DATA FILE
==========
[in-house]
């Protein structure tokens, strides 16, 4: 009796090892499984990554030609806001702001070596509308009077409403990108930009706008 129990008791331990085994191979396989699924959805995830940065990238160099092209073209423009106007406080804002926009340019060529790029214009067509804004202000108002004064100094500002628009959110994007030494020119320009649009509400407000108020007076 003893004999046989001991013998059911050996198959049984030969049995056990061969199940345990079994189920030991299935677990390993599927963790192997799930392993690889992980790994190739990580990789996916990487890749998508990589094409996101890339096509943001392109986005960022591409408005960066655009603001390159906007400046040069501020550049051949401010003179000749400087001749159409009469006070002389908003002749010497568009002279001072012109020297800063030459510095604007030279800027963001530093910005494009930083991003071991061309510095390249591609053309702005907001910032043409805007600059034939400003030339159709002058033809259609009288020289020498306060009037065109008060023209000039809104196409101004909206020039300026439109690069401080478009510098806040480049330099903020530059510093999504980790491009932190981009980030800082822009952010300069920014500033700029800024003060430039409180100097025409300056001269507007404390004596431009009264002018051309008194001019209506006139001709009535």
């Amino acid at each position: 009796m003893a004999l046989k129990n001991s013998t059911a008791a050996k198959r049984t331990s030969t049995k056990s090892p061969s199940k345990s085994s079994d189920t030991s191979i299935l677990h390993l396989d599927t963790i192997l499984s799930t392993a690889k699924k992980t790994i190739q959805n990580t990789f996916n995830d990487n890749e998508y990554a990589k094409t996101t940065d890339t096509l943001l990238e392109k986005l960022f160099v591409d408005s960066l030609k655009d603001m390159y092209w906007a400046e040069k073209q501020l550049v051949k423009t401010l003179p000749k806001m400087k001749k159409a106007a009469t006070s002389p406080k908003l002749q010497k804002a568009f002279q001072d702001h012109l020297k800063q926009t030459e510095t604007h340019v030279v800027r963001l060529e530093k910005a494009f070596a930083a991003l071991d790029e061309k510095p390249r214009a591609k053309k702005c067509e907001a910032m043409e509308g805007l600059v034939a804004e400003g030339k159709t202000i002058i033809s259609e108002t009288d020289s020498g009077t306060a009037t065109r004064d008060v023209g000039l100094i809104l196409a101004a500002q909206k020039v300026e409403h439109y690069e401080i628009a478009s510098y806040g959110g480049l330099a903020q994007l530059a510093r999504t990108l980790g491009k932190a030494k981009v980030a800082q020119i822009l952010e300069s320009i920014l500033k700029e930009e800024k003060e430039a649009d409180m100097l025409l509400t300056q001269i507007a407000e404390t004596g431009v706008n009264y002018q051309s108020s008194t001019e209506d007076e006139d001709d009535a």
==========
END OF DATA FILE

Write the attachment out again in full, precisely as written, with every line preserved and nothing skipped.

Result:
[in-house]
């Protein structure tokens, strides 16, 4: 009796090892499984990554030609806001702001070596509308009077409403990108930009706008 129990008791331990085994191979396989699924959805995830940065990238160099092209073209423009106007406080804002926009340019060529790029214009067509804004202000108002004064100094500002628009959110994007030494020119320009649009509400407000108020007076 003893004999046989001991013998059911050996198959049984030969049995056990061969199940345990079994189920030991299935677990390993599927963790192997799930392993690889992980790994190739990580990789996916990487890749998508990589094409996101890339096509943001392109986005960022591409408005960066655009603001390159906007400046040069501020550049051949401010003179000749400087001749159409009469006070002389908003002749010497568009002279001072012109020297800063030459510095604007030279800027963001530093910005494009930083991003071991061309510095390249591609053309702005907001910032043409805007600059034939400003030339159709002058033809259609009288020289020498306060009037065109008060023209000039809104196409101004909206020039300026439109690069401080478009510098806040480049330099903020530059510093999504980790491009932190981009980030800082822009952010300069920014500033700029800024003060430039409180100097025409300056001269507007404390004596431009009264002018051309008194001019209506006139001709009535």
């Amino acid at each position: 009796m003893a004999l046989k129990n001991s013998t059911a008791a050996k198959r049984t331990s030969t049995k056990s090892p061969s199940k345990s085994s079994d189920t030991s191979i299935l677990h390993l396989d599927t963790i192997l499984s799930t392993a690889k699924k992980t790994i190739q959805n990580t990789f996916n995830d990487n890749e998508y990554a990589k094409t996101t940065d890339t096509l943001l990238e392109k986005l960022f160099v591409d408005s960066l030609k655009d603001m390159y092209w906007a400046e040069k073209q501020l550049v051949k423009t401010l003179p000749k806001m400087k001749k159409a106007a009469t006070s002389p406080k908003l002749q010497k804002a568009f002279q001072d702001h012109l020297k800063q926009t030459e510095t604007h340019v030279v800027r963001l060529e530093k910005a494009f070596a930083a991003l071991d790029e061309k510095p390249r214009a591609k053309k702005c067509e907001a910032m043409e509308g805007l600059v034939a804004e400003g030339k159709t202000i002058i033809s259609e108002t009288d020289s020498g009077t306060a009037t065109r004064d008060v023209g000039l100094i809104l196409a101004a500002q909206k020039v300026e409403h439109y690069e401080i628009a478009s510098y806040g959110g480049l330099a903020q994007l530059a510093r999504t990108l980790g491009k932190a030494k981009v980030a800082q020119i822009l952010e300069s320009i920014l500033k700029e930009e800024k003060e430039a649009d409180m100097l025409l509400t300056q001269i507007a407000e404390t004596g431009v706008n009264y002018q051309s108020s008194t001019e209506d007076e006139d001709d009535a």